This coming Saturday, March 24, (9am until 3pm) faculty from Houston Baptist University will be hosted by Woodlands Church in The Woodlands, Texas for the next HBU Apologetics Day. This year’s theme is Reason, Imagination, and Revelation, and will include scholars from a variety of academic disciplines, including literature, philosophy, apologetics, and science and faith. The day will culminate with an evening presentation by Lee Strobel, who will be introducing his latest book, The Case for Miracles.
See below for an outline of the day’s lecture offerings!
Craig Evans, “Gospels Reliable and Not So Reliable”
Modern scholars and popular writers appeal to a variety of Gospels, canonical and extra-canonical, in constructing portraits of Jesus. The historical accuracy of the New Testament Gospels is often under-appreciated while the serious lapses and lack of verisimilitude of the later, extra-canonical Gospels and Gospel-like sources are overlooked or brushed aside as unimportant. It is important to recognize the true differences between the reliable Gospels and the not-so-reliable Gospels.
Jerry L. Walls, “Whole Truth for a Fragmented World”
Apologetics that is true to the gospel must be holistic, and speak the whole truth to the whole person: heart, soul, mind and strength. To do this, we must demonstrate that the Christian message unites truth, beauty and goodness, the three great ideals that have become fragmented in our postmodern world.
Michael Ward, “C.S. Lewis on Reason and Imagination”
C.S. Lewis was a self-described “rationalist”, yet he also saw an essential role for the imagination in the way we come to know things and articulate them. This talk examines Lewis’s definitions of reason and imagination, analyses the way they interact with each other, and assesses his apologetics in the light of these considerations.
Breakout Sessions will include:
Holly Ordway, “Imaginative Apologetics: What It Is and Why We Need It”
How do we reach people in a post-Christian culture that no longer understands what we mean by words like ‘sin’ or ‘salvation’ – and where more and more people are not even interested in hearing about the faith? In this talk, Dr. Holly Ordway focuses on the role of the imagination in an integrated apologetics approach, with particular emphasis on the role of language and on the way that imaginative engagement complements and enhances rational approaches.
Jeremiah J. Johnston, “Unimaginable: What Our World Would Be Like Without Christianity”
Jeremiah J. Johnston takes on the prevalent theory of atheists that a world without Christianity would be a better one. Johnston recognizes a societal movement towards minimizing Christianity and reminds audiences that “you might get what you want, but you might not want what you get.” This talk, based on his new book Unimaginable, offers an inspiring look at the positive influence of Christianity, both historically and today. In this compelling talk, Johnston covers the far-reaching ways that Christianity is good for the world–and has been since the first century AD.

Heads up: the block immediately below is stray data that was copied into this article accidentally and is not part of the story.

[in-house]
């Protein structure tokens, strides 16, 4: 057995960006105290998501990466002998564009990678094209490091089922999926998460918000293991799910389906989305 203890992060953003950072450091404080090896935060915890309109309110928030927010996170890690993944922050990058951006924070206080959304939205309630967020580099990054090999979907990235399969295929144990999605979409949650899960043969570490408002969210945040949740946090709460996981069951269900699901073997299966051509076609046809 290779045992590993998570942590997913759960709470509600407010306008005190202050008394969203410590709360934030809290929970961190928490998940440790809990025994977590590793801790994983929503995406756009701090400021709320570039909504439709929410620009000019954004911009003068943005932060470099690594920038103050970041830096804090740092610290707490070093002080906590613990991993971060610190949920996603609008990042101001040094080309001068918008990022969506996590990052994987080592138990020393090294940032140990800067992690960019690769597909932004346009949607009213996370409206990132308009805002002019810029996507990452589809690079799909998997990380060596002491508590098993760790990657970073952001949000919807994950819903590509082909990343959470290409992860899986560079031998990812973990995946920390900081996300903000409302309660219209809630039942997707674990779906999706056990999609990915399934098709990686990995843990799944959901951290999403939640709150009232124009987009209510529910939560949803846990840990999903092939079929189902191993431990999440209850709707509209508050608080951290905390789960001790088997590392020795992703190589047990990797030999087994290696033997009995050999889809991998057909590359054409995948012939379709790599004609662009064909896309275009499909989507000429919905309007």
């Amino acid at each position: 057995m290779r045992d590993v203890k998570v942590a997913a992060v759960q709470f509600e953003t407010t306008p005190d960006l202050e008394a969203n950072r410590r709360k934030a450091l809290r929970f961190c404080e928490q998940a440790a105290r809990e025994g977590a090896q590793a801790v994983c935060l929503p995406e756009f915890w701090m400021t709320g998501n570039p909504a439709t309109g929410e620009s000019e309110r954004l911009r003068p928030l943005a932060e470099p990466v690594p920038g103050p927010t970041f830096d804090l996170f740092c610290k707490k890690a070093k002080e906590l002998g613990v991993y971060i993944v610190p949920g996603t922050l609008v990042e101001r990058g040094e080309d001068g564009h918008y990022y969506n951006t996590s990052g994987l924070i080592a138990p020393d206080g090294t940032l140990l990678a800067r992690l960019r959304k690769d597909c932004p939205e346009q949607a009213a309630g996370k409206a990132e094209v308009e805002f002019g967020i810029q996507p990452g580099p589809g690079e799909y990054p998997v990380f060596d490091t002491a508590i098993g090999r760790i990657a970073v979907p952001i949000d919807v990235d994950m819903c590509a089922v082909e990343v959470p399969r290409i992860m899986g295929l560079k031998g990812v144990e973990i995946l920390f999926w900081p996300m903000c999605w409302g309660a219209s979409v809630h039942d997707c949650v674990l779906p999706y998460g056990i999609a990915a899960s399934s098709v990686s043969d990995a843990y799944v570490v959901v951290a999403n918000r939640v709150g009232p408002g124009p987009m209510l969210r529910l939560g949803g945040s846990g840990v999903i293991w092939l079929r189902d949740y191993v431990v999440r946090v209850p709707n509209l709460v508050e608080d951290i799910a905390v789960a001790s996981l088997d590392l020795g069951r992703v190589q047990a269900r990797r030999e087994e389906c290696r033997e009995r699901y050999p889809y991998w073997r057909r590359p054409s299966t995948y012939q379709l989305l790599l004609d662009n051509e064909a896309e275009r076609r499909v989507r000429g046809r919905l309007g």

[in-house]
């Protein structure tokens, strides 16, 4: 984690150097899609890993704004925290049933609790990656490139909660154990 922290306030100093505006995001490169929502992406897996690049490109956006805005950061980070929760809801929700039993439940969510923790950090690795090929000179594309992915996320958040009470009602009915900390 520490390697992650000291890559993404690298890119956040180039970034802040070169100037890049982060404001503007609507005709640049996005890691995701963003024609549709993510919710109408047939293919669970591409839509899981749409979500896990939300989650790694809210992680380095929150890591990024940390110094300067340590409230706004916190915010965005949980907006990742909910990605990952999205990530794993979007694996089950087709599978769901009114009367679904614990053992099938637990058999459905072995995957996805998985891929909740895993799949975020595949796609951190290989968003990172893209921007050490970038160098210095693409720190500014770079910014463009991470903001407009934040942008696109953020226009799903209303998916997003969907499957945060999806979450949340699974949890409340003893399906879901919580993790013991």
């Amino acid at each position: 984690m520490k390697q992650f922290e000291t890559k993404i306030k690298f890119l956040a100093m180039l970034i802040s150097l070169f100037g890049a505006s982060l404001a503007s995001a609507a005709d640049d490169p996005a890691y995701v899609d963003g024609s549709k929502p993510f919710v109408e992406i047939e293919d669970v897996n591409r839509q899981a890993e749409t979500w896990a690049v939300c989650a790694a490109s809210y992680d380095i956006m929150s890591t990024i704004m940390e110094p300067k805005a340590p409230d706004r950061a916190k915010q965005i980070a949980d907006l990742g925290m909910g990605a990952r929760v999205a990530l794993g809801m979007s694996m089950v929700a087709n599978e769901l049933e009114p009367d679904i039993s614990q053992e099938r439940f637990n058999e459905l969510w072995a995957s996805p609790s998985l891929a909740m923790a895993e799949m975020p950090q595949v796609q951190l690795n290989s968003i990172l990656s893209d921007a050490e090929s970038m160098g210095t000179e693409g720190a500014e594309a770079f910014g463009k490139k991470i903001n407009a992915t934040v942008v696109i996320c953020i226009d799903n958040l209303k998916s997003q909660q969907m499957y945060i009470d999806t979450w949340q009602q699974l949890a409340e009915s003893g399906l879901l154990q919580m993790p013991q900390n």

Tyler McNabb, “Is Atheism Self-Defeating?”
In this talk, I first sketch a brief history of Plantinga’s evolutionary argument against naturalism. After recapping where the debate currently stands, I argue that Tom Crisp’s evolutionary argument against metaphysics is a sound argument. Finally, I reformulate Crisp’s argument to show that atheism, under normal circumstances, is a self-defeating position.
Mary Jo Sharp, “Conversational Apologetics”
Whether you are just beginning to dig into apologetics or your knowledge is extensive, engaging in conversation can seem intimidating at times. This session will focus on four elements of good dialogue; including how to use common questions to uncover what people really believe and to spark a deeper discussion on belief in God.
Melissa Cain Travis, “Mere Creation: Engaging the Scientific Skeptic”
Has the advancement of science damaged the case for a Creator? Is there such thing as scientific evidence for God, or is the question fundamentally philosophical? Melissa will outline some of the philosophical issues that underlie the science and faith debate and then make a case for cosmic design based upon the fine-tuning of the universe for life.
Philip Tallon, “Tracking Trends in Hollywood”
How should we approach Hollywood movies? Christian engagement with Hollywood film and television covers a range of postures: from avoidance, to cautious engagement, to dialogue, to appropriation. As we engage with the stories our culture tells itself it is helpful to bear in mind the different approaches Christians can take. Interestingly, as many Christian critics have moved away from a cautionary stance, mainstream criticism has become increasingly moralistic. This talk will discuss the way that we can approach mainstream entertainment and will examine contemporary movies for some insights into the cultural moment.
Kristen Davis, “Old Testament: History or Hoax?”
Christianity is often undermined by the claim that the Old Testament should be viewed as a collection of moral stories rather than as an historical narrative of God’s interaction with real people, in real places, at real points in history. However, if Abraham, Moses, David, and others were not real people a significant amount of our understanding of God’s nature and interaction with mankind is lost. This presentation explores the reliability of the Old Testament, responding to specific arguments against the historical accuracy of the Scriptural narrative.